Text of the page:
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Foreclosure filing period could be shortened, benefit borrowers

A new bill targeted at residents in the Washington, D.C., area could change the filing period for debt collectors who are looking to recover leftover balances that remain on foreclosed homes. The measure, which is being considered by Maryland legislators, would force those companies to pursue legal action against foreclosure victims just days after the process is completed or lose their claims to the remaining balances; currently, homeowners may be pursued for years after their foreclosures are approved. The proposed legislation would reduce the time period for a deficiency judgment from a 12 years to just 180 days. That means that homeowners who still owe on their foreclosed homes could not be targeted for lawsuits after that six-month period.

Advocates for consumer rights say that the changes would eliminate the "debtors' prison" mentality that has started to encroach into the regional legal lexicon. At this time, too many local residents are living under the shadows of the mortgages they used to hold. They are largely unable to move forward to make better financial decisions because they are hindered by existing laws. The bill, if passed, would only apply to foreclosures that occur after the legislation is approved. Still, lawmakers say they believe such a statute could lead to significant relief for homeowners in the area.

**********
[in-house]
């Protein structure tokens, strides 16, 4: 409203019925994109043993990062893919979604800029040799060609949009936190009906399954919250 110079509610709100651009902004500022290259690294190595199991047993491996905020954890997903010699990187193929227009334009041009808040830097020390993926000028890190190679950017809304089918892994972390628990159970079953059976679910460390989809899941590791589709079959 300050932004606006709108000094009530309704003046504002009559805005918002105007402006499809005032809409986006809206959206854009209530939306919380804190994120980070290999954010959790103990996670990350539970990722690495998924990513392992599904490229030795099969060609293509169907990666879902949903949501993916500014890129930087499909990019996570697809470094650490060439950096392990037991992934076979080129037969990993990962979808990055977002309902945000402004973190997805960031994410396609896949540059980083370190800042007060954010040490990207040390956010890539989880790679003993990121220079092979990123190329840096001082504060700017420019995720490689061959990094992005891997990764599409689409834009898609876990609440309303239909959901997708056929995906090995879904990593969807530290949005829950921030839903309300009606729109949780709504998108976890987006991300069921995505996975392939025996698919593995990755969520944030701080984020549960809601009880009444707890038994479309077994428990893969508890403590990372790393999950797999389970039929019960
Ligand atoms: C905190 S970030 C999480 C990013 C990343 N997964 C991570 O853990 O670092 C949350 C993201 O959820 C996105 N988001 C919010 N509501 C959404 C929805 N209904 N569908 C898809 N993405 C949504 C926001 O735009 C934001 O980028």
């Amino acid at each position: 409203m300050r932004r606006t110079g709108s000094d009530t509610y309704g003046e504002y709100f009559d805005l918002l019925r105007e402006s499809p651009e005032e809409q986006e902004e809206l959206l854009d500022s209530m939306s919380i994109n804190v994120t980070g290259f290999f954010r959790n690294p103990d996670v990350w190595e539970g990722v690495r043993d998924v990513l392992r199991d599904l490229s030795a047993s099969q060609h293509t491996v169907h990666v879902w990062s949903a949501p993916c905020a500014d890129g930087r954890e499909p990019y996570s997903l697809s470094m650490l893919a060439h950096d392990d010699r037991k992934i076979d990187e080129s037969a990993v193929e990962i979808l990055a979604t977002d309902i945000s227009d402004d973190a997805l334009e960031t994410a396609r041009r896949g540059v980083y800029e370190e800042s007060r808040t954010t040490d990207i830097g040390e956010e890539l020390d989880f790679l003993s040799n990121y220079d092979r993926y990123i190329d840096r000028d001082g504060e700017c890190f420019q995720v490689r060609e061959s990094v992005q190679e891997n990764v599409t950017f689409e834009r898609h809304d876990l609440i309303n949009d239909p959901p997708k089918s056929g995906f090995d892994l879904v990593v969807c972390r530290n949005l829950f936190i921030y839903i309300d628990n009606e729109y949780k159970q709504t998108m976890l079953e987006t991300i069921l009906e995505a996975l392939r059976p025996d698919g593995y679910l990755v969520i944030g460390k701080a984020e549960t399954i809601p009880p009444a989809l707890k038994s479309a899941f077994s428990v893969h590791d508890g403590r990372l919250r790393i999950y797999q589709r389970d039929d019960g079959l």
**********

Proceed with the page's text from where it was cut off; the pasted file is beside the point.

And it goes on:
At least 12 states have already passed similar legislation, which prevents creditors from taking advantage of long wait times to pursue lawsuits against those who have gone through foreclosure. In fact, the District of Columbia limits the filing period to just 30 days. Virginia's filing limit is five years.

The law could improve borrowers' rights by providing them with more options and information about the nature of their mortgages. In many cases, homeowners are not aware that they still owe money on their mortgages after they declare bankruptcy and go through foreclosure. Interest then continues to accumulate, and these victims find themselves facing tens of thousands of dollars in penalties by the time the banks make a move to recover the overdue amounts.

Foreclosure victims deserve fair treatment and transparency in the legal processes surrounding this type of life event. This new legislation could expand borrowers' rights. Residents facing foreclosure may benefit from a consultation with a bankruptcy attorney, who can help them learn more about the effect of this legislation on their individual situations.

Source: The Washington Post, "New Maryland bill could shorten debt collection after foreclosure" Kimbriell Kelly and Steven Rich, Dec. 30, 2013

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